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9.11: Key Takeaways and References

  • Page ID
    137628
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    Key Takeaways

    • Just as with artifact rejection, the overarching goal in designing an artifact correction strategy is to maximize the likelihood that you will obtain an accurate answer to the scientific question your study is designed to answer. This typically involves reducing noise to maximize statistical power, avoiding artifactual voltages, and avoiding unwanted changes in the sensory input.
    • You can assess noise reduction by examining the SME before and after correction.
    • You can assess confounds by reconstructing the data only with the artifactual ICs and looking for differences between conditions.
    • Artifact correction cannot be used to avoid artifactual changes in the sensory input, and you will typically want to employ artifact detection and rejection for that purpose (in addition to artifact correction) in studies with visual stimuli.
    • Some of the assumptions of ICA are known to be incorrect, and it is therefore imperfect. In practice, ICA works best for large and frequent artifacts, such as blinks. I therefore recommend a conservative correction strategy in which you remove only the small set of ICs that correspond with well-understood artifacts and only after you have established that they are actually problematic (i.e., reduce the data quality substantially and/or create confounds).

    References

    Artoni, F., Delorme, A., & Makeig, S. (2018). Applying dimension reduction to EEG data by Principal Component Analysis reduces the quality of its subsequent Independent Component decomposition. NeuroImage, 175, 176–187. https://doi.org/10.1016/j.neuroimage.2018.03.016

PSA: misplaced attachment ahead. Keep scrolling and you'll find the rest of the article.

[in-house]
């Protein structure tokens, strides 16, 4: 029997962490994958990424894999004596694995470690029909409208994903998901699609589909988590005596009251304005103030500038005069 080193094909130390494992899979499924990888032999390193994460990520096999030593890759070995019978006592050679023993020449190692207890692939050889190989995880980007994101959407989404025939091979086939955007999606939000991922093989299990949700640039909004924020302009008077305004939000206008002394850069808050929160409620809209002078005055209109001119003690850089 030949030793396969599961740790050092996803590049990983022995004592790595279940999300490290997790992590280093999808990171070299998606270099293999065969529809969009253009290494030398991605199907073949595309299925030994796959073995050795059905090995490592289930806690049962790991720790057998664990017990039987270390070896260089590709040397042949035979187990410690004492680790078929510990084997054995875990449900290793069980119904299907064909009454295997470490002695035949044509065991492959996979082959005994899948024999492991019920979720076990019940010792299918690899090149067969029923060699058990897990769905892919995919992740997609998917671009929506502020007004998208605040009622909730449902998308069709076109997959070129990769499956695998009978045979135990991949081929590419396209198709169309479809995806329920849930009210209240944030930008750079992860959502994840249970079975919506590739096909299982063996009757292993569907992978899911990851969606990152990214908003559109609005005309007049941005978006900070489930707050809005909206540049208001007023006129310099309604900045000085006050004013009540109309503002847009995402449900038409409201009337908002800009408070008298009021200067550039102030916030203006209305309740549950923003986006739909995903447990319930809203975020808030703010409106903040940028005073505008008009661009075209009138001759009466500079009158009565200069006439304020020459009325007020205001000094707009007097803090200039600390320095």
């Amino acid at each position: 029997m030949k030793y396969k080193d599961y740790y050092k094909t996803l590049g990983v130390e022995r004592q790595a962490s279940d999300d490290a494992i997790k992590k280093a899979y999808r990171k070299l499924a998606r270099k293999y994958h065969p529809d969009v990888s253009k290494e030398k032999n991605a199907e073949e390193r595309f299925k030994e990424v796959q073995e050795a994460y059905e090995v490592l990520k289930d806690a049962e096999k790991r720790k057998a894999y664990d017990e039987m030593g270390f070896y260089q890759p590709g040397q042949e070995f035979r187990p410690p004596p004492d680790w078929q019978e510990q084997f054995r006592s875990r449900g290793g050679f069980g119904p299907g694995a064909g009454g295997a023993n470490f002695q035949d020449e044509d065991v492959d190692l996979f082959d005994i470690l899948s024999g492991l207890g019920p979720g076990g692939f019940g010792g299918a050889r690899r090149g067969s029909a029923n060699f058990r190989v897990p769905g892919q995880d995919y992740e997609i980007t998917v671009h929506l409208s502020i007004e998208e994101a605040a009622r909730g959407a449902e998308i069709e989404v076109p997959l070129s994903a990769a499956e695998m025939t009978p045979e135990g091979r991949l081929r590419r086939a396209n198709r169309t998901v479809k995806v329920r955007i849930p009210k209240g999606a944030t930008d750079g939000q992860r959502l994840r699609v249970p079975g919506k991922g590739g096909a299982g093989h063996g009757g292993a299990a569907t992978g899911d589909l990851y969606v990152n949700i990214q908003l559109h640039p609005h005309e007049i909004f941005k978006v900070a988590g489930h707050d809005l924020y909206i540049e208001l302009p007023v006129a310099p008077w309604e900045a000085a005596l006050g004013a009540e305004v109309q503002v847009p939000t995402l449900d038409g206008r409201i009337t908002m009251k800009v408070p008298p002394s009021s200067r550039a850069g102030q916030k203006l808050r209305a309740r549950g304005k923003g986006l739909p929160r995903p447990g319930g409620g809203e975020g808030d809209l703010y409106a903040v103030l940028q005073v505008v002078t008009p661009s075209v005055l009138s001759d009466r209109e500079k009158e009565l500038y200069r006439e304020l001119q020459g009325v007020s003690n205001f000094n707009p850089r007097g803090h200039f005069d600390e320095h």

Berger, H. (1929). Ueber das Elektrenkephalogramm des Menschen. Archives Fur Psychiatrie Nervenkrankheiten, 87, 527–570.

    Bigdely-Shamlo, N., Mullen, T., Kothe, C., Su, K.-M., & Robbins, K. A. (2015). The PREP pipeline: Standardized preprocessing for large-scale EEG analysis. Frontiers in Neuroinformatics, 9. https://doi.org/10.3389/fninf.2015.00016

    Box, G. E. P. (1976). Science and Statistics. Journal of the American Statistical Association, 71(356), 791–799. https://doi.org/10.1080/01621459.1976.10480949

    Dimigen, O. (2020). Optimizing the ICA-based removal of ocular EEG artifacts from free viewing experiments. NeuroImage, 207, 116117. https://doi.org/10.1016/j.neuroimage.2019.116117

    Drisdelle, B. L., Aubin, S., & Jolicoeur, P. (2017). Dealing with ocular artifacts on lateralized ERPs in studies of visual-spatial attention and memory: ICA correction versus epoch rejection. Psychophysiology, 54(1), 83–99. https://doi.org/10.1111/psyp.12675

    Groppe, D. M., Makeig, S., & Kutas, M. (2009). Identifying reliable independent components via split-half comparisons. Neuroimage, 45, 1199–1211. https://doi.org/10.1016/j.neuroimage.2008.12.038

    Luck, S. J. (2014). An Introduction to the Event-Related Potential Technique, Second Edition. MIT Press.

    Näätänen, R., & Kreegipuu, K. (2012). The mismatch negativity (MMN). In S. J. Luck & E. S. Kappenman (Eds.), The Oxford Handbook of Event-Related Potential Components (pp. 143–157). Oxford University Press.

     


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